This is also why the growing meme of “This is Bill Clinton’s old financial team, so really it’s all his fault because he started it, and Obama inherited his problems from Clinton, and it’s all due to the evil Clinton cabal!” can’t hold water. If the economic choices of the Clinton administration were wrong, then Obama should have had the wisdom to chose different advisers. There was time enough to see the long-term effects of those past political choices, with special emphasis on how the loopholes of the legislation (loopholes demanded by both Republicans and Democrats, each in turn guided by that cross-party interest group, Wall Street) were exploited under an out-of-control Republican regime.


The biggest problem here is not that Obama pulled the wool over anyone’s eyes. He was this way all along and has performed exactly as he said he would – center-right, non-confrontational, go with the status quo, listen to all the Very Serious People, and earnestly pursue bi-partisan capitulation.

The failure lies with those who believed his bullshit in the first place.

There’s more where that came from.  Go read the whole thing.

Add to that two small posts at Craig Crawford’s Trail Mix.  The first was about how the Democrats lost significant support in the states where Hillary Clinton had won the 2008 primaries by landslides.  In Dems Lose Clinton Country, Crawford writes:

Forty of 63 House turnovers to GOP were in states Obama lost to Hillary in 2008 primaries. Just something for the President’s camp to think about as they ponder a more daunting reelection map than they had faced before Tuesday.

Had Hillary been available to campaign – her position as secretary of state doesn’t allow it – could she have made a difference? Bill Clinton was more than available, barnstorming everywhere she might have helped, but Democrats still lost much ground in HRC 2008 states like Ohio, Pennsylvania and Indiana (12 House turnovers).

Although Obama won those states in the general election, Tuesday’s drubbing suggests he’ll be spending a lot of time there over the next two years.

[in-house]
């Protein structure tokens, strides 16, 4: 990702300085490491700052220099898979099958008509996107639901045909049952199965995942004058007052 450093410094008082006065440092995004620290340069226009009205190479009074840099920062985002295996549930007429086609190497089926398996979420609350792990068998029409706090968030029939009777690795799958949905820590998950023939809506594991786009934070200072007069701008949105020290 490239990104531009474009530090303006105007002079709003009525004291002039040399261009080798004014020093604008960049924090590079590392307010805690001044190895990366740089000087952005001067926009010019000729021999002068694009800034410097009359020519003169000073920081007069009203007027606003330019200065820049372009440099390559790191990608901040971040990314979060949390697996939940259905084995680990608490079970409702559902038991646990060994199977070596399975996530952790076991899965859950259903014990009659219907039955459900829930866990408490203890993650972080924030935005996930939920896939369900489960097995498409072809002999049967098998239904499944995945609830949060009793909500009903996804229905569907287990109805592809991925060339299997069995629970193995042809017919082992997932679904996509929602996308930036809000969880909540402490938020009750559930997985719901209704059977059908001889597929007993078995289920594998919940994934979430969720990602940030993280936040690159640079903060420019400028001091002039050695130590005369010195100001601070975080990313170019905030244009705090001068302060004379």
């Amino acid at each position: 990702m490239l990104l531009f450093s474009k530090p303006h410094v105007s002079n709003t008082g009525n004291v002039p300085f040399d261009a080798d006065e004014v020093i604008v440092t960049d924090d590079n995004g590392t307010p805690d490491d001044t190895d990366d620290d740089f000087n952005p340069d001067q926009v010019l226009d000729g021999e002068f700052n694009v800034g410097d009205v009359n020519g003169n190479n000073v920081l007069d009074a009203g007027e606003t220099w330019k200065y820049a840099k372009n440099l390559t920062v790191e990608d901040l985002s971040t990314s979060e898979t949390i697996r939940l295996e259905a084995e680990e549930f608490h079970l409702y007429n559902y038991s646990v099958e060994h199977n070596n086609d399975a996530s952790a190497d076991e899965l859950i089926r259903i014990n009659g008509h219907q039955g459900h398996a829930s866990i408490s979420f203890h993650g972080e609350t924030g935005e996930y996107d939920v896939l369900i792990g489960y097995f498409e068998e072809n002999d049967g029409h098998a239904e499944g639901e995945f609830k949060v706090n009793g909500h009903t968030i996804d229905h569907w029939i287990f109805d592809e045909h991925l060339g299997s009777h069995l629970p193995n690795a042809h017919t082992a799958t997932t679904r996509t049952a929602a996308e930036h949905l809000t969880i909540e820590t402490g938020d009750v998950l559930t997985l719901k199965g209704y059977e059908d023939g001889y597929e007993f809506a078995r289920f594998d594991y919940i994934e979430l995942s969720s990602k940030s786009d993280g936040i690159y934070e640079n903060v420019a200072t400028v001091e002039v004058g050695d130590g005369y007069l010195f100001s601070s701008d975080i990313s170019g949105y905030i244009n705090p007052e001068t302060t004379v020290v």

The other post, Was 2008 an Outlier?, comes closer than a gnat’s wing to the truth but doesn’t quite connect:

How can elections two years apart look so different? But Tuesday’s vote seems to be the norm. Its center-right results fit into the main stream of the last 30 years far more than 2008’s assumed lunge to the left.

Even the Democratic congressional sweep of 2006 was actually more in keeping with tradition. Democrats won Congress largely by recruiting centrist candidates – which created a time bomb that exploded in their faces this week, as voters in those right-leaning districts and states switched back to the Republican column.

This has me wondering if Barack Obama’s election was merely an exception made possible by the alluring uniqueness of his personal history and appeal. If so, the biggest mistake Democrats made was in assuming that their recent successes were transformational, instead of merely temporary.

Let’s clear this up right now.  I don’t think that the Democratic party in 2008 really believed that Obama’s candidacy was transformational.  Obama was a franchise, complete with two autobiographies of a man who didn’t have a history, and a slick brand marketing campaign.  The Democrats sold the Transformation brand to win but forgot to include the crucial ingredient- actual transformation.  And the voters called them on it.

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Turn back time open thread

This is an open thread for insomniacs and people who work nights.

Don’t forget to turn your clocks back one hour.